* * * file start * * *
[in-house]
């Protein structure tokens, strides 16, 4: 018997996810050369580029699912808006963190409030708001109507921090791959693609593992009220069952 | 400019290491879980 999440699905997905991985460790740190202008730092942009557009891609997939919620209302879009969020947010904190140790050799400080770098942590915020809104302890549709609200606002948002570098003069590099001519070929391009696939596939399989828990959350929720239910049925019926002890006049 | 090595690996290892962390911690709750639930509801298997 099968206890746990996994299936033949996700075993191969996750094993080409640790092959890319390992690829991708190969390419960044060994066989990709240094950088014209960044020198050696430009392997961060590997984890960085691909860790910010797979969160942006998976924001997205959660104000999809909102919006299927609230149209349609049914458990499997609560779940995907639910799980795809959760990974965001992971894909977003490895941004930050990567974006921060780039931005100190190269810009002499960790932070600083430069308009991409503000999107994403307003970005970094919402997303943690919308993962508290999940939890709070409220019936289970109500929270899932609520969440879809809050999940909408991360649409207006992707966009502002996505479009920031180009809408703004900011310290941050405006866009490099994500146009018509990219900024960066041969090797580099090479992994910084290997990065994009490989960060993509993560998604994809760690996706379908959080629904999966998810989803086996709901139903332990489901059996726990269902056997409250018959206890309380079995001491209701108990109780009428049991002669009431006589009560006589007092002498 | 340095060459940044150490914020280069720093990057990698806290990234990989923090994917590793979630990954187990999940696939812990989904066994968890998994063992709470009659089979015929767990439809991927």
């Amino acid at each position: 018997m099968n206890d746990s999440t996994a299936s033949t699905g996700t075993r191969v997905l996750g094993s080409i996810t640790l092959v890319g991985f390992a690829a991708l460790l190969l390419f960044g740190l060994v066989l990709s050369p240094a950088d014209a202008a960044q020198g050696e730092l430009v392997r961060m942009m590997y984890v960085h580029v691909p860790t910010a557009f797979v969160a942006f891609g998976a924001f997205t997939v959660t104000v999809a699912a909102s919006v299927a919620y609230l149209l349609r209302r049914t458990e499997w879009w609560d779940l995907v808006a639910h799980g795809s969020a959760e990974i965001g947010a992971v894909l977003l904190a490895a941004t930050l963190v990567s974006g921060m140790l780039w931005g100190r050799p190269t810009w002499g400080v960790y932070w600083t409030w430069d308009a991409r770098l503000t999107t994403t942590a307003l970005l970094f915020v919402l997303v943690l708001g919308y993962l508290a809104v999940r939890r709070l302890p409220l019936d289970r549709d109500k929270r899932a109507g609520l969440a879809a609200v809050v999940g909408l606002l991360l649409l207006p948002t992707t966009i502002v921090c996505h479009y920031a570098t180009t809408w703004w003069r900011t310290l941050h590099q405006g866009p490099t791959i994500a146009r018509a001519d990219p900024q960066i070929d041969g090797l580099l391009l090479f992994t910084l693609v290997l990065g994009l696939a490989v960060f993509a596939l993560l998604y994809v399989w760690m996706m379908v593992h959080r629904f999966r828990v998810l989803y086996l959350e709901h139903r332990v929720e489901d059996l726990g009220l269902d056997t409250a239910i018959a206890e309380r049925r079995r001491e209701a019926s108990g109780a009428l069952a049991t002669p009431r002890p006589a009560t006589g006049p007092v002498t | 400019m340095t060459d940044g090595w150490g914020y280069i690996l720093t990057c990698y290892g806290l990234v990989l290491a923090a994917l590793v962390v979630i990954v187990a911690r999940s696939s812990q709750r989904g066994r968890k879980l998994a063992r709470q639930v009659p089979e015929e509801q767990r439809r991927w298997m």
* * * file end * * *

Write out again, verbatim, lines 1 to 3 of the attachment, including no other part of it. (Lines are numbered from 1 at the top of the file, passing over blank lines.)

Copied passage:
[in-house]
């Protein structure tokens, strides 16, 4: 018997996810050369580029699912808006963190409030708001109507921090791959693609593992009220069952 | 400019290491879980 999440699905997905991985460790740190202008730092942009557009891609997939919620209302879009969020947010904190140790050799400080770098942590915020809104302890549709609200606002948002570098003069590099001519070929391009696939596939399989828990959350929720239910049925019926002890006049 | 090595690996290892962390911690709750639930509801298997 099968206890746990996994299936033949996700075993191969996750094993080409640790092959890319390992690829991708190969390419960044060994066989990709240094950088014209960044020198050696430009392997961060590997984890960085691909860790910010797979969160942006998976924001997205959660104000999809909102919006299927609230149209349609049914458990499997609560779940995907639910799980795809959760990974965001992971894909977003490895941004930050990567974006921060780039931005100190190269810009002499960790932070600083430069308009991409503000999107994403307003970005970094919402997303943690919308993962508290999940939890709070409220019936289970109500929270899932609520969440879809809050999940909408991360649409207006992707966009502002996505479009920031180009809408703004900011310290941050405006866009490099994500146009018509990219900024960066041969090797580099090479992994910084290997990065994009490989960060993509993560998604994809760690996706379908959080629904999966998810989803086996709901139903332990489901059996726990269902056997409250018959206890309380079995001491209701108990109780009428049991002669009431006589009560006589007092002498 | 340095060459940044150490914020280069720093990057990698806290990234990989923090994917590793979630990954187990999940696939812990989904066994968890998994063992709470009659089979015929767990439809991927």
């Amino acid at each position: 018997m099968n206890d746990s999440t996994a299936s033949t699905g996700t075993r191969v997905l996750g094993s080409i996810t640790l092959v890319g991985f390992a690829a991708l460790l190969l390419f960044g740190l060994v066989l990709s050369p240094a950088d014209a202008a960044q020198g050696e730092l430009v392997r961060m942009m590997y984890v960085h580029v691909p860790t910010a557009f797979v969160a942006f891609g998976a924001f997205t997939v959660t104000v999809a699912a909102s919006v299927a919620y609230l149209l349609r209302r049914t458990e499997w879009w609560d779940l995907v808006a639910h799980g795809s969020a959760e990974i965001g947010a992971v894909l977003l904190a490895a941004t930050l963190v990567s974006g921060m140790l780039w931005g100190r050799p190269t810009w002499g400080v960790y932070w600083t409030w430069d308009a991409r770098l503000t999107t994403t942590a307003l970005l970094f915020v919402l997303v943690l708001g919308y993962l508290a809104v999940r939890r709070l302890p409220l019936d289970r549709d109500k929270r899932a109507g609520l969440a879809a609200v809050v999940g909408l606002l991360l649409l207006p948002t992707t966009i502002v921090c996505h479009y920031a570098t180009t809408w703004w003069r900011t310290l941050h590099q405006g866009p490099t791959i994500a146009r018509a001519d990219p900024q960066i070929d041969g090797l580099l391009l090479f992994t910084l693609v290997l990065g994009l696939a490989v960060f993509a596939l993560l998604y994809v399989w760690m996706m379908v593992h959080r629904f999966r828990v998810l989803y086996l959350e709901h139903r332990v929720e489901d059996l726990g009220l269902d056997t409250a239910i018959a206890e309380r049925r079995r001491e209701a019926s108990g109780a009428l069952a049991t002669p009431r002890p006589a009560t006589g006049p007092v002498t | 400019m340095t060459d940044g090595w150490g914020y280069i690996l720093t990057c990698y290892g806290l990234v990989l290491a923090a994917l590793v962390v979630i990954v187990a911690r999940s696939s812990q709750r989904g066994r968890k879980l998994a063992r709470q639930v009659p089979e015929e509801q767990r439809r991927w298997m």